Re: Dallas (Underground) Poker on Film

by , May 15, 2008 | 12:51 pm

Danielle in New York writes in with a little more info about the film project they’ve got working:

Another thing you can add if people are being hesitant to being interviewed or showing us their room, we have filmed in underground poker rooms in NYC. I don’t know how familiar you are with the scene in NY but a couple years ago a big bust broke up a lot of the more well known poker rooms in the city. About 6 months before these busts we were able to film in one of the clubs and interview the owner. Unfortunately since the big bust, its been hard to come by more games in the NYC Area.

One angle I’d love to take while in Dallas, it to interview someone who could talk about all the raids either as someone who was at one of the raids or someone who ran a room that got raided. Of course, if there is an issue of not given out the name of a room or the name of the person we are interviewing, we will abide in any way possible to make everyone comfortable.

I’m not sure how much I got into the extensiveness of our project but our goal is to make the most definitive and comprehensive film about poker in America. We’ve gone everywhere from Vegas to New Orleans to Saratoga Springs to Oklahoma. We’ve interviewed people within the poker community including Annie Duke, Jeffrey Pollack (Commissioner of the WSOP), Phil Hellmuth, Steve Lipscomb (CEO of WPT), Greg Raymer, Chris Moneymaker, amateur poker players, tournament directors, and poker room mangers from casinos across the US.

So there you have it … I wonder if the poker-room people they end up talking to will be “good” or “bad” gamerunners representing the Dallas scene.

7 Comments to “Re: Dallas (Underground) Poker on Film”

  1. ItsOverJonny

    Dan –

    In your “nothing to lose” statements, you aren’t considering the angle where renewed public/media attention on the subject seems to prompt a response from authorities. Either the authorities think, “We need to make a public statement that we are dealing this problem”, or complaints from the public in the wake of publicity prompts them it act. It’s not a “closed system” – outside stimulus can affect the actions of components inside the local system, including police. The WORST thing that could happen is for this film to include the Dallas underground and become very successful. Things have been peaceful on the enforcement front for a while – let it lie.

  2. DanM

    You know I respect your stance, IOJ … it just bums me out that the rooms that are true examples of how good things could/should be won’t be represented in a history of poker 50 years from now.

    And when it comes time in 2009 to move Texas to the next level in getting these operations declared fully legal, well, frankly, I’d love to be able to say, “look at these people! they deserve protection under the law!”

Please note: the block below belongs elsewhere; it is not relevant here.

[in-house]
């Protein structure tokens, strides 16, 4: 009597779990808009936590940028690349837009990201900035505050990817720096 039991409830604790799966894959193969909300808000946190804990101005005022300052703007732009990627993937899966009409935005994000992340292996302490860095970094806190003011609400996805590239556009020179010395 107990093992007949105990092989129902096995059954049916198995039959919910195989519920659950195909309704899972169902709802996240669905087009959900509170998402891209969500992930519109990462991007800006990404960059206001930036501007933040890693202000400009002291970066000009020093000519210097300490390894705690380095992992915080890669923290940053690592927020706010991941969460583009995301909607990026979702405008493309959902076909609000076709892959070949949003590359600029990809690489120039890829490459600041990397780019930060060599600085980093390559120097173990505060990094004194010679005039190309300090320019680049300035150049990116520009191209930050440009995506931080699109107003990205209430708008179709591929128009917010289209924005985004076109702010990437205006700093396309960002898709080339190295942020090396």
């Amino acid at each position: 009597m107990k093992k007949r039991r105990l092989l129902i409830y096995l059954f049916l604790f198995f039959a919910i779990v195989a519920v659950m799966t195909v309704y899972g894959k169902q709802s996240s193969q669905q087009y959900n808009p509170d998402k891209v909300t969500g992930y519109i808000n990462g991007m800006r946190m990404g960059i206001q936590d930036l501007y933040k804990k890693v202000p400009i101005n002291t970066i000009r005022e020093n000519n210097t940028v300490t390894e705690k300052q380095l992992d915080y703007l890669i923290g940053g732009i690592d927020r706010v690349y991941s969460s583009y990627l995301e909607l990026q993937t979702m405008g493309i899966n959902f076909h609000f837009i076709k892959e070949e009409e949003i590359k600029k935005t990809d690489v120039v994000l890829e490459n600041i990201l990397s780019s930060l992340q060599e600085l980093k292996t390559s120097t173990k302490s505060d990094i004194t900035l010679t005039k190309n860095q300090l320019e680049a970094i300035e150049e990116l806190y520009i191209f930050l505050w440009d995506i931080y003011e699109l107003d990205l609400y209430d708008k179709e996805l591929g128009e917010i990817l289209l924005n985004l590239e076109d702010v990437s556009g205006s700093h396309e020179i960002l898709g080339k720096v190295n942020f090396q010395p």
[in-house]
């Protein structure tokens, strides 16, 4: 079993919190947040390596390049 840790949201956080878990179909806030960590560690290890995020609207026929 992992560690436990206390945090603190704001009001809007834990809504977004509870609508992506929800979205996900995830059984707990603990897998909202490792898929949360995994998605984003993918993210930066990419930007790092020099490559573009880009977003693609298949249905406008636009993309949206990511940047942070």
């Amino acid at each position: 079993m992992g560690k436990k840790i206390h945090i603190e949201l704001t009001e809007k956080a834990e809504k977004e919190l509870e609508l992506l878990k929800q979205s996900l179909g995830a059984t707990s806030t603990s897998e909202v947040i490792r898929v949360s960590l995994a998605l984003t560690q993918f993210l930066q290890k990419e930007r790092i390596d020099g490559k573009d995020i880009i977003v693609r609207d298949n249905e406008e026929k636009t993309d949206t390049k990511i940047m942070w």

3. ItsOverJonny

    Understood. But I suspect most room operators are concerned with day-to-day survival rather than the legacy they will leave. It’s a horribly inappropriate analogy, but sometimes martyrs become Rosa Parks, and sometimes they become Medgar Evers.

    I’ll be eagerly awaiting new legislative developments in Texas, but with the state running an budget surplus (hello $125 oil and $11 natural gas!), and our governor saying that he may even propose that the state distribute money back to Texas residents, I doubt that poker will get done anytime soon. People way smarter than me are at work on it, but historically states concede to “gambling” advocates only when the state REALLY need the money. Keep in mind that we are in a state that was so protective of its citizens that we weren’t even allowed home equity loans until the 1990’s.

  4. DanM

    Fair enough … if I were still in Texas I might just open a temporary poker room (like for a week) and then shut it down when filming is done. But that’s because I’m a defender of honest storytelling publicity whore.

    BTW, 2011 … that will be the key year, from what I’m learning about how politics works. We’ll get closer in 2009 than we did in ’07 — it may or may not be coincidence that Lavigne in Austin has signed on with the horse racing lobby 😉 — and if economic conditions are right by then, we should be able to finally punch something through.

  5. Jimmy

    Neat idea, would love to watch such a film.

    As to the legislative workings, I just hope if we do end up with something legal it doesn’t suck, like I read about the Florida games. Low limit shit poker at a race track would be awful.

  6. TBR

    There is no underground poker in Dallas, so it’s a moot issue.

  7. Grunkzzz

    I could set up a fake room.. But it would be fake so what is the point?